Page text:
i am a new student just starting out in my rn program. while i do not have any firsthand experience as an rn, i have worked as a nursing assistant and currently work as a monitor tech/unit secretary, engaged to an rn, most of our friends are rns. so i think that i have had the opportunity to live vicariously through my friends and all those who i surround myself with.
i am of the opinion that prior to everyone becoming an rn and taking on any position in the healthcare field, they need to develop some critical thinking skills. it is especially important to develop critical thinking skills to be a successful rn. to think like an rn means as nursing students we need to equip ourselves with a variety of skills which we must be ready to employ from our toolkit of skills we will be taking with us to work each and every day. while in school we need to develop the ideas, and theory of nursing in addition to learning the content of nursing both from a practical as well as theoretical perspective. this should allow us as we go into the work force be self directed and critical thinkers -all skills needed to function in my estimation on a base level in nursing.
after all, the rn should be competent in his/her area of nursing to be able to make judgment calls and work in harmony with all other members of the healthcare community. an rn must be able to critically evaluate situations so that this information can be passed on to the physician who may or may not know what is going on with a particular patient. i always see physicians getting information on a patient from the rn and if the rn cannot think critically, the best care may not be given to the patient.
so i think the critical thinking skills for sound reasoning and judgment need to be developed prior to entry into the workforce.
let me know what you think of thought.
Jun 16, '09
this is an example of critical thinking that shows how a real world problem and its solution can be compared with the nursing process which is the critical thinking skill you will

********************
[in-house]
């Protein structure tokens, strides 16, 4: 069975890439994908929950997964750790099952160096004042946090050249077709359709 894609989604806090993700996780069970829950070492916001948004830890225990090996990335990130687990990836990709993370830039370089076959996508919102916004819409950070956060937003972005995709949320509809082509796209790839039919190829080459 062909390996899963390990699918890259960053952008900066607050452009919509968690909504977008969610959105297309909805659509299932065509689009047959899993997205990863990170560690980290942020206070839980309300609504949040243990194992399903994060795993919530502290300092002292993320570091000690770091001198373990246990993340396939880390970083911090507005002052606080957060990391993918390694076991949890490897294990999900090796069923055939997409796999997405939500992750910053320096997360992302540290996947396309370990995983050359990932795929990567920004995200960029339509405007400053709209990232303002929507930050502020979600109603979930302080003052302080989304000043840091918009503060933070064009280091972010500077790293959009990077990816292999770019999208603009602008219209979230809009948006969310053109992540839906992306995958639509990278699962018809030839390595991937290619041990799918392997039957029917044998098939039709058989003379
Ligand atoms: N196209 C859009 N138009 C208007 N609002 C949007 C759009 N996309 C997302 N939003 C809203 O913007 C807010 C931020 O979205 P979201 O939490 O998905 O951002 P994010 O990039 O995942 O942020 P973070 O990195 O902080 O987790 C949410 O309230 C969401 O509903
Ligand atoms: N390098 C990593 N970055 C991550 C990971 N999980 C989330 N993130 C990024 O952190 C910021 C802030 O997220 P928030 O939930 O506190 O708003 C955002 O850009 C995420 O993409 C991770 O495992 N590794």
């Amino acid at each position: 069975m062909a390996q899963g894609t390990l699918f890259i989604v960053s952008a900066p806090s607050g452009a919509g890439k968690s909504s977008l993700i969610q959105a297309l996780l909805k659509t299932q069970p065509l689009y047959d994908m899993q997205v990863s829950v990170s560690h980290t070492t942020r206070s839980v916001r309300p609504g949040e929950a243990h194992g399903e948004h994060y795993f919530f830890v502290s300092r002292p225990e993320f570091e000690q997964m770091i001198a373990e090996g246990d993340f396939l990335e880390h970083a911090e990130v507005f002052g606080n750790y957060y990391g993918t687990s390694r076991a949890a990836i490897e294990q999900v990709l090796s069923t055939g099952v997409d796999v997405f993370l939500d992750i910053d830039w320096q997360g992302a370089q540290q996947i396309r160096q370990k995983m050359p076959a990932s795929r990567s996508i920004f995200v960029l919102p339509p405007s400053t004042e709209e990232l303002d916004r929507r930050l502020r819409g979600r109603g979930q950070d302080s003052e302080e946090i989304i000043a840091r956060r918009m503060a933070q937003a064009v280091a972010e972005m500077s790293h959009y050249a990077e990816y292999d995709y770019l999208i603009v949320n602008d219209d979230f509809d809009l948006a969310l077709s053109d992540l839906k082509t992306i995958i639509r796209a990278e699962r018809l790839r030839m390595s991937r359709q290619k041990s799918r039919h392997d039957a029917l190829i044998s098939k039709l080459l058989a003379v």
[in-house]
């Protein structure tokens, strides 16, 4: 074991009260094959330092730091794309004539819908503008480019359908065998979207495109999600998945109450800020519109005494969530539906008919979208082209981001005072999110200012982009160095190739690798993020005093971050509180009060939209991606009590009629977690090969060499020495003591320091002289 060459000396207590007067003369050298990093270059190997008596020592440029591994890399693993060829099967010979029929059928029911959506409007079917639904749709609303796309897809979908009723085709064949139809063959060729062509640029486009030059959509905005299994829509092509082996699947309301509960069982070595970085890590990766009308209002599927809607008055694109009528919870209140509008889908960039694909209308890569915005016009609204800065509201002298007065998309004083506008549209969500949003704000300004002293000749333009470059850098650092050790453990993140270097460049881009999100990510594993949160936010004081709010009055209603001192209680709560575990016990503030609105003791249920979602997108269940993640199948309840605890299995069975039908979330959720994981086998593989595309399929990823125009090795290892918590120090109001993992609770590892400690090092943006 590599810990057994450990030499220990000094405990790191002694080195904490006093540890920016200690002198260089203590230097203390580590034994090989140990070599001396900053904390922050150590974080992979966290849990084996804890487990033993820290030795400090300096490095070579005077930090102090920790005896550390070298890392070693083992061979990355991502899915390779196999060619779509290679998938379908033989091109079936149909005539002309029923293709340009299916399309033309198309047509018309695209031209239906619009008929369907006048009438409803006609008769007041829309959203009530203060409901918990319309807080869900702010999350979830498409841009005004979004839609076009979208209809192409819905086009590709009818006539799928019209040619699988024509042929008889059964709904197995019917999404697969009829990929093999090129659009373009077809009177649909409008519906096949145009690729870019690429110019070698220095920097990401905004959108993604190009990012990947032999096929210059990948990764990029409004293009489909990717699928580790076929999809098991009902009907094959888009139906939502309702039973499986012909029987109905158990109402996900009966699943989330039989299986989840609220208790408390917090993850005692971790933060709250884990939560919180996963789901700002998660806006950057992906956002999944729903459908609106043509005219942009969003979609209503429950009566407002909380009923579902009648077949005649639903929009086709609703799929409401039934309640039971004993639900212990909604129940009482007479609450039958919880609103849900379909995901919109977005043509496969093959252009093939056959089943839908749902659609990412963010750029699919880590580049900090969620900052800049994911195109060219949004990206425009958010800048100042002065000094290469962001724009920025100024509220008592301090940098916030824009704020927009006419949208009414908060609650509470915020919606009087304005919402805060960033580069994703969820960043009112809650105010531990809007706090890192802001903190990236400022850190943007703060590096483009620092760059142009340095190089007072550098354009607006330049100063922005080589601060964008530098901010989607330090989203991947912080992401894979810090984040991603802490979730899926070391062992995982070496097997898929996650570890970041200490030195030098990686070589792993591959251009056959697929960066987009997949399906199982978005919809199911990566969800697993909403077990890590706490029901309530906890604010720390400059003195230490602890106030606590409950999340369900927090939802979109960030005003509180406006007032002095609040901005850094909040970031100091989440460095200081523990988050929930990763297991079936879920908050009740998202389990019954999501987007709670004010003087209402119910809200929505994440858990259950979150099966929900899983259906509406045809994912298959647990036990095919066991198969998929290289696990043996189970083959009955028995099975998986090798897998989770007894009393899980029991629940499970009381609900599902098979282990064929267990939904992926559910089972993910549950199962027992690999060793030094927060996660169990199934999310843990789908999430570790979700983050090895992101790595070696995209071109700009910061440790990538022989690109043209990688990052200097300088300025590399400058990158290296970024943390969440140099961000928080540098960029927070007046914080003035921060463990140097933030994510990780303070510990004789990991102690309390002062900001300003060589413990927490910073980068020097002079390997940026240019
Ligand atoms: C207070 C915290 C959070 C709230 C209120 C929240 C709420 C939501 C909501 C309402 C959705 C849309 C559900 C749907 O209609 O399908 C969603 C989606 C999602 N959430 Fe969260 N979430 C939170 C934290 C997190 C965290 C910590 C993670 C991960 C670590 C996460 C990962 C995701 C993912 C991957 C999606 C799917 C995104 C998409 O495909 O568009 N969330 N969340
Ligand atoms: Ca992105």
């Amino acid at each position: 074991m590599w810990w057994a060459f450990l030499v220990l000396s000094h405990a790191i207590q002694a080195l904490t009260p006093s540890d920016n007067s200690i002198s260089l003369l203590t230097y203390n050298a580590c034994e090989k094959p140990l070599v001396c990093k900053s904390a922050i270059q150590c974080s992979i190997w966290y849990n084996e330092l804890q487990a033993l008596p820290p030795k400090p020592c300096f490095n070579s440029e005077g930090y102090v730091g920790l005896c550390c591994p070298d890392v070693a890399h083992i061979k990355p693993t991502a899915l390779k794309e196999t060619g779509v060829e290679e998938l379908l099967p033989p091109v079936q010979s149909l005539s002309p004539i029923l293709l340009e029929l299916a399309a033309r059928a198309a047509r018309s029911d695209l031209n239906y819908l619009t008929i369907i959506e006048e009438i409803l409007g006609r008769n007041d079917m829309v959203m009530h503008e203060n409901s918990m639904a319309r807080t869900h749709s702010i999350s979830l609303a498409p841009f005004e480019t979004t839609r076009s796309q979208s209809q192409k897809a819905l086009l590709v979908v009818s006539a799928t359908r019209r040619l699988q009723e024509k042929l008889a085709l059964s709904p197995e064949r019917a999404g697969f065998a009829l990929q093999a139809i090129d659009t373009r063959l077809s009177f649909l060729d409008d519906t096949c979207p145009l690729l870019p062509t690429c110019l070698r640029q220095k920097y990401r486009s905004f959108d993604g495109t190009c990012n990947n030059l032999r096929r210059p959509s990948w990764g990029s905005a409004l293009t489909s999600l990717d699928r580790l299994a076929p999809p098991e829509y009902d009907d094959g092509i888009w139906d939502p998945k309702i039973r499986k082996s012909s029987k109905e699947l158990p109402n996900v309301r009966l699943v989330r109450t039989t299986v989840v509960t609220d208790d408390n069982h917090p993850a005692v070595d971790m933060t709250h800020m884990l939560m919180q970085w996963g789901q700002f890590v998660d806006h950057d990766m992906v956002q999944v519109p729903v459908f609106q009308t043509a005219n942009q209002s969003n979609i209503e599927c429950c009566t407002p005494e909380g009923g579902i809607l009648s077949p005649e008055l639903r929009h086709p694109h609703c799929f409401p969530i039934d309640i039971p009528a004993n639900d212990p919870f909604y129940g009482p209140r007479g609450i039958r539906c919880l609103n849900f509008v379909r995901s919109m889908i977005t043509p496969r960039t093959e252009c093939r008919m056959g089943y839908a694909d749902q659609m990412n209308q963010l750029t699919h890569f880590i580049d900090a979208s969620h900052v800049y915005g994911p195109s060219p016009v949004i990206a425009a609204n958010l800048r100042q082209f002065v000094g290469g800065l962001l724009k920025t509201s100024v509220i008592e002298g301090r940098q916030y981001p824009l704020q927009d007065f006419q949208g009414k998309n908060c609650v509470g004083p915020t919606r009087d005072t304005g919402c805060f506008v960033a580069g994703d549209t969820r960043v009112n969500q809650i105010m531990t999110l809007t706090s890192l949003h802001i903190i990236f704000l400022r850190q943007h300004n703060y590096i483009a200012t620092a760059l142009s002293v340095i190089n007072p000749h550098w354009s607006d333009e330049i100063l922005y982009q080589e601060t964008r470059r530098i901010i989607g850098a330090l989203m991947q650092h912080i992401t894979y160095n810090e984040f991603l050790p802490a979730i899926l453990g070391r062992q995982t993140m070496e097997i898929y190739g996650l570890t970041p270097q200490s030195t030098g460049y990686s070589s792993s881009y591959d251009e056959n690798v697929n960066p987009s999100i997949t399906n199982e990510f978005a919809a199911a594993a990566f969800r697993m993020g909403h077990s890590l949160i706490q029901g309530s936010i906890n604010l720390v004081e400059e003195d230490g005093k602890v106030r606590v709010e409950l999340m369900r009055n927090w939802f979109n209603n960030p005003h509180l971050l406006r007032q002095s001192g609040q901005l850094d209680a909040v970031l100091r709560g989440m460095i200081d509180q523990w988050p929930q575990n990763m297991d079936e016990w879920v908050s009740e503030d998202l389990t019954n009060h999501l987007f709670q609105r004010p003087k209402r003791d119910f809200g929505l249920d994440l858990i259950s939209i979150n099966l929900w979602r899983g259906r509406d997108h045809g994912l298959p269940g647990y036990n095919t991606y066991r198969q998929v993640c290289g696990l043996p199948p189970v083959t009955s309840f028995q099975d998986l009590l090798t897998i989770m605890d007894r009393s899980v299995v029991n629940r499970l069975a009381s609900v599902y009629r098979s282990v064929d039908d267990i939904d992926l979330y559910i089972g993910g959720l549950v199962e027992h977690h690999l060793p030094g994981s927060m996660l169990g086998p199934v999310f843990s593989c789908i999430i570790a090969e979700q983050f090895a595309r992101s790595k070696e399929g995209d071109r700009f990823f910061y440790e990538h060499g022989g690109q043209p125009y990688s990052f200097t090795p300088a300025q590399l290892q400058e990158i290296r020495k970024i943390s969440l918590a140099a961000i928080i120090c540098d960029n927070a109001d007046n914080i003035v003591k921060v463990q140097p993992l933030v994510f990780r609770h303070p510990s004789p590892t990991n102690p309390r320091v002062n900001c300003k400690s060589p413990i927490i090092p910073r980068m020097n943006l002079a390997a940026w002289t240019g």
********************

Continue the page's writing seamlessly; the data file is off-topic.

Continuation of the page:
learn in nursing school:
you are driving along and suddenly you hear a bang, you start having trouble controlling your car's direction and it's hard to keep your hands on the steering wheel. you pull over to the side of the road. "what's wrong?" you're thinking. you look over the dashboard and none of the warning lights are blinking. you decide to get out of the car and take a look at the outside of the vehicle. you start walking around it. then, you see it. a huge nail is sticking out of one of the rear tires and the tire is noticeably deflated. what you have just done is step #1 of the nursing process--performed an assessment. you determine that you have a flat tire. you have just done step #2 of the nursing process--made a diagnosis. the little squirrel starts running like crazy in the wheel up in your brain. "what do i do?" you are thinking. you could call aaa. no, you can save the money and do it yourself. you can replace the tire by changing out the flat one with the spare in the trunk. good thing you took that class in how to do simple maintenance and repairs on a car! you have just done step #3 of the nursing process--planning (developed a goal and intervention). you get the jack and spare tire out of the trunk, roll up your sleeves and get to work. you have just done step #4 of the nursing process--implementation of the plan. after the new tire is installed you put the flat one in the trunk along with the jack, dust yourself off, take a long drink of that bottle of water you had with you and prepare to drive off. you begin slowly to test the feel as you drive. good. everything seems fine. the spare tire seems to be ok and off you go and on your way. you have just done step #5 of the nursing process--evaluation (determined if your goal was met).
critical thinking is purposeful, reflective and goal directed thinking where you make judgments based on evidence rather than guessing. it is based on the principles of science and the scientific method. in nursing we use the nursing process to help us with our critical thinking. see http://home.cogeco.ca/~nursingprocess/index.htm